If you get pre-race jitters and anxiety, you definitely are not alone! It’s a tendency for many athletes to envision the worst-case scenario of their race and suffer from pre-race stress as a result. Compare the typical Age Group athlete who is busy preparing for every possible problem before the race has even begun to the professional athletes who are typically calm and collected before their races. There’s more at stake for them, such as a place on the podium or a hefty paycheck, and yet they often look like they haven’t a care in the world before a race. What’s the difference?
As a former US Navy rescue swimmer, I was taught in my training to always prepare for the absolute worst-case scenario, but never to overthink it. Realistically, no two situations are ever 100% alike, so it was deemed best to prepare for general situations and then adapt and overcome accordingly. This is exactly the approach taken by elite endurance athletes. So I ask again, why is it that Age Group athletes think that preparing for every little thing will ensure success?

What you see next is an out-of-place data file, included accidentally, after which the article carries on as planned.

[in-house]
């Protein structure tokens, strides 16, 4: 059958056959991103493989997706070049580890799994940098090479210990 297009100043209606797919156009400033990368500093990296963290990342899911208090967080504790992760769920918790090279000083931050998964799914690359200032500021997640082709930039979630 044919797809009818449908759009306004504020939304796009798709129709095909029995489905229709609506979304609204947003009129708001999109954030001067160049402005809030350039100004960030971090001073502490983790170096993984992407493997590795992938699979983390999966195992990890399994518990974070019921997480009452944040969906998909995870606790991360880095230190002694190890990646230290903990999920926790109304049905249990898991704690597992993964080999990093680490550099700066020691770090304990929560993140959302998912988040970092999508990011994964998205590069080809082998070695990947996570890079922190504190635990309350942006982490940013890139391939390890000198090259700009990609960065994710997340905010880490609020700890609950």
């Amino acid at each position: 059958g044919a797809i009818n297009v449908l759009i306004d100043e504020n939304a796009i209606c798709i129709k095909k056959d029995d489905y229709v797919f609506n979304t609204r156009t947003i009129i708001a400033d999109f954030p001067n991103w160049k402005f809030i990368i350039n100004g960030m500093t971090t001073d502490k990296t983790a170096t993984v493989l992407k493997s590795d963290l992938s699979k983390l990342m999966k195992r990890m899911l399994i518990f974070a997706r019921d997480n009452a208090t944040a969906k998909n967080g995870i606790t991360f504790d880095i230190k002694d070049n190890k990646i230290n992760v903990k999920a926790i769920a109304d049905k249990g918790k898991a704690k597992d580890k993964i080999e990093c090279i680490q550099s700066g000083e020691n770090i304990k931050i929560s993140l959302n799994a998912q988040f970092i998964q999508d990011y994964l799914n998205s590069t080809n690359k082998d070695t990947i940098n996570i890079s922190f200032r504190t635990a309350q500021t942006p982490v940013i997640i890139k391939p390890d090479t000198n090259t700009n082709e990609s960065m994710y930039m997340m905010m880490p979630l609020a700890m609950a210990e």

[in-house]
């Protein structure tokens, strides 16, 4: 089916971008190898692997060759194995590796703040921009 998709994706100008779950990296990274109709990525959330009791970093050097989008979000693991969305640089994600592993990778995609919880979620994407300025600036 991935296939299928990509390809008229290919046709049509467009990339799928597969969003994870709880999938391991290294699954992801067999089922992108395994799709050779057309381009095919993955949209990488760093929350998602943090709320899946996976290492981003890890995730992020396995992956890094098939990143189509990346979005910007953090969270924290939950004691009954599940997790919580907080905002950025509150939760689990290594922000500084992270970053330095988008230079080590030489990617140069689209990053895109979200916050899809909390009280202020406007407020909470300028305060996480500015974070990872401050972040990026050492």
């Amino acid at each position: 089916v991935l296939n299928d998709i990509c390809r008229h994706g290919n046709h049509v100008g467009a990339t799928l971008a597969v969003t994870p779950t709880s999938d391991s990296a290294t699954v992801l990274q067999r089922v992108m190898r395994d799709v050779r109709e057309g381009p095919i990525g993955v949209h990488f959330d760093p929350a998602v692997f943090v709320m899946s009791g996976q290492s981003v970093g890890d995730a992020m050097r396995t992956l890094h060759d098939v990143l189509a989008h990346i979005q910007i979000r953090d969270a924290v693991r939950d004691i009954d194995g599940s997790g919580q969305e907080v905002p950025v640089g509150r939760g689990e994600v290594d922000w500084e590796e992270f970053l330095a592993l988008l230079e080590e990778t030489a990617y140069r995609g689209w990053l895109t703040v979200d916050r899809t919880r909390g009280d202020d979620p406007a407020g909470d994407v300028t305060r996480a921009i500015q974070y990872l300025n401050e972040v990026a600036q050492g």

As a coach, I spend a lot of times talking athletes out of pre-race jitters, race-day anxiety, and the continuous over thinking that Type-A athletes have. So how do I get athletes to change their thought process and have more positive thoughts? I use the advice my father first gave me as a kid, and continues to say to me today: Plant A Seed.
These three little words can make all the difference in your race performance. It simply means that you should focus on the things that will have the most value and impact in your overall performance. Plant a seed of confidence in your performance by building a solid training foundation and taking moderate precautions to ensure that race day will go smoothly, and then stop thinking about it.
I had an athlete recently who couldn’t sleep well while his wife was traveling. As a solution to him, I worked him harder than ever while his wife was gone so he would redirect his nervous, worrying energy into something positive, such as building on his physical performance.
Let’s face it, there are tons of things that can go wrong on race day, such as having a flat tire on the way to the starting line, getting kicked in the face while swimming, dropping a water bottle, or losing a bike in transition. Rather than worry about all of these disasters happening during your race, take a few necessary precautions, such as leaving your house a little early or making your bike stand out, but don’t stress. Appreciate the small victories and the finer things at the race, and realize that all little mistakes or mishaps don’t mean it’s the end of the world.